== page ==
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Editorial: The Process Needs Focus

Rosemary Colvin spoke at the Oyster Bay Civic Association meeting on Nov. 18, asking them to join with the East Norwich Civic Association in asking Saratoga Associates to come to speak to a joint meeting of the groups.

Ms. Colvin originally spoke at the East Norwich Civic Association at the meeting when Comptroller George Maragos spoke. Ms. Colvin sent a letter to the editor that expressed her opinions and brought them to the communities attention.

We pondered where we stood in the discussion. We like that the horsemen have use of the preserve because over the years we have covered their plight. At one time riders could go from Old Westbury to Cold Spring Harbor on horse trails through private property. As the land was cut up, new residents did not have the same appreciation of equestrian sport. They closed off trails giving many excuses – valid excuses in this litigenous society.

Kathleen Klienman states in her letter to the editor: “In the large network of Nassau County parkland, the Muttontown Preserve is the only one with trails for equestrian use. (Stillwell Woods had equestrian trails that have largely been taken over by bicyclists in the absence of a local invested equestrian group.) As explained to Ms. Colvin, one hundred percent of Preserve trails are available to hikers, joggers, birders, photographers, etc. Three percent of the trail system (sites environmentally sensitive or close to the mansion parcels) is off limits to equestrians, and Scout camping is permitted at specific sites only for safety and environmental reasons. Cross country skiing is available on all the trails, but obviously, significant snowfall is a prerequisite.”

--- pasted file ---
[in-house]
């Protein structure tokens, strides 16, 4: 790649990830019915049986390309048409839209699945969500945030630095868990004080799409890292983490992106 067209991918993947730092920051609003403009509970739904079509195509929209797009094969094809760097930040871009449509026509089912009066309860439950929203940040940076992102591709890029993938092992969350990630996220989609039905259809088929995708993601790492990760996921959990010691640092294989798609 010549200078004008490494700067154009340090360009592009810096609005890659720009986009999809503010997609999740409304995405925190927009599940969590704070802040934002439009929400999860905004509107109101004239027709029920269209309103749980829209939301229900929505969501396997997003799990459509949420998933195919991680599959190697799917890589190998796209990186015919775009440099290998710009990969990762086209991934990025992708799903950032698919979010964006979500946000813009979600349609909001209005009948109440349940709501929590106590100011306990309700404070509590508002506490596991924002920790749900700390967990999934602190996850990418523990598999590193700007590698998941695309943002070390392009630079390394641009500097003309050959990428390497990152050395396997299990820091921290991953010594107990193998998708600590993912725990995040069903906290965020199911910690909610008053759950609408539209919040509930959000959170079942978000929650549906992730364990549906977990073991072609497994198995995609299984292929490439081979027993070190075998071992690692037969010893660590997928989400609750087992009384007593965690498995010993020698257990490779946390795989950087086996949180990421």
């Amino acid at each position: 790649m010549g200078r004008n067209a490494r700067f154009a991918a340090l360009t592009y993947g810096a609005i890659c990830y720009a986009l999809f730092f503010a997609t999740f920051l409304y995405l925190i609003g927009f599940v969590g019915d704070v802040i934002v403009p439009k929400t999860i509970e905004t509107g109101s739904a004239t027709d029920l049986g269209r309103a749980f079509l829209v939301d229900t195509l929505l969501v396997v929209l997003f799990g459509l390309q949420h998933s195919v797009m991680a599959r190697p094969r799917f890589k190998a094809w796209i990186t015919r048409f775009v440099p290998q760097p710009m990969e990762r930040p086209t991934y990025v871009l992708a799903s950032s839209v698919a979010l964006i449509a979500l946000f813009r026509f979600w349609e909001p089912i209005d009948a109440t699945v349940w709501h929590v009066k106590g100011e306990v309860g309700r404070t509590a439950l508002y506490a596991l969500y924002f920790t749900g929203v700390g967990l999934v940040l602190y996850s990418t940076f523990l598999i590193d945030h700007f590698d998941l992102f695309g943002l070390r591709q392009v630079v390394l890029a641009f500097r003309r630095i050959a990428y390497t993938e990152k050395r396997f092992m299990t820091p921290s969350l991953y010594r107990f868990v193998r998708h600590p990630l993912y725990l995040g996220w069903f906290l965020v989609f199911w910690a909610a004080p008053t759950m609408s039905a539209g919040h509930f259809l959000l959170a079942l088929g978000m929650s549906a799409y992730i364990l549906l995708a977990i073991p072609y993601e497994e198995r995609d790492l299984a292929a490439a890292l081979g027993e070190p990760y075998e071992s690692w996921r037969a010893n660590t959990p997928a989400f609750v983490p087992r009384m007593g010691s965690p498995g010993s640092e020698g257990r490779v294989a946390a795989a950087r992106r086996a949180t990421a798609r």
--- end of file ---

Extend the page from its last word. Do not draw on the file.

We estimate the 3 percent is about 16 plus acres and we were told by Saratoga Associates that it is the area around Chelsea and includes the trails around the Nature Center hub, the trails around the kettle ponds and the land around Nassau in the area...

Truthfully, we haven’t been sensitive to Ms. Colvin in her appeal. It seemed to us that 16 acres without horses gives most people a lot of room to walk around. However, after saying that out loud, to a person after the meeting we had second thoughts.

Not about the facts – as Ms. Kleinman says we have 550 acres to walk through, but about having Saratoga Associates come to speak to the joint group – or at least to the East Norwich Civic Association would be better. After all, the Nassau County Comptroller took time out of his schedule to speak to the group, as have attorneys and developers over the years.

But, Ms. Colvin has a great point. Today, focus groups that reach into the community are found to be more effective. Saratoga Associates did invite the community to come to all the meetings. Many did. Many did not.

Still, the point is that it would be much better if the two civics were shown the courtesy of a visit by Saratoga Associates. It is important that the stakeholder groups express their concerns. There might be a compromise to be made – or maybe just a better understanding of the facts.

Mostly, we have discovered over time is that the public needs to be stroked. At the last meeting of Saratoga Associates, Eileen Krieb Deputy Commissioner of Parks Nassau County Department of Parks, Recreation & Museums explained that they were only allowed to present the finished master plan.

We think Nassau County should reconsider that policy. If the community has doubts let them express their concerns. It is the only prudent thing to do.

The wheels of Democracy go slowly, but it gives everyone their chance to be part of the process. That is the important thing to remember, especially by our elected officials.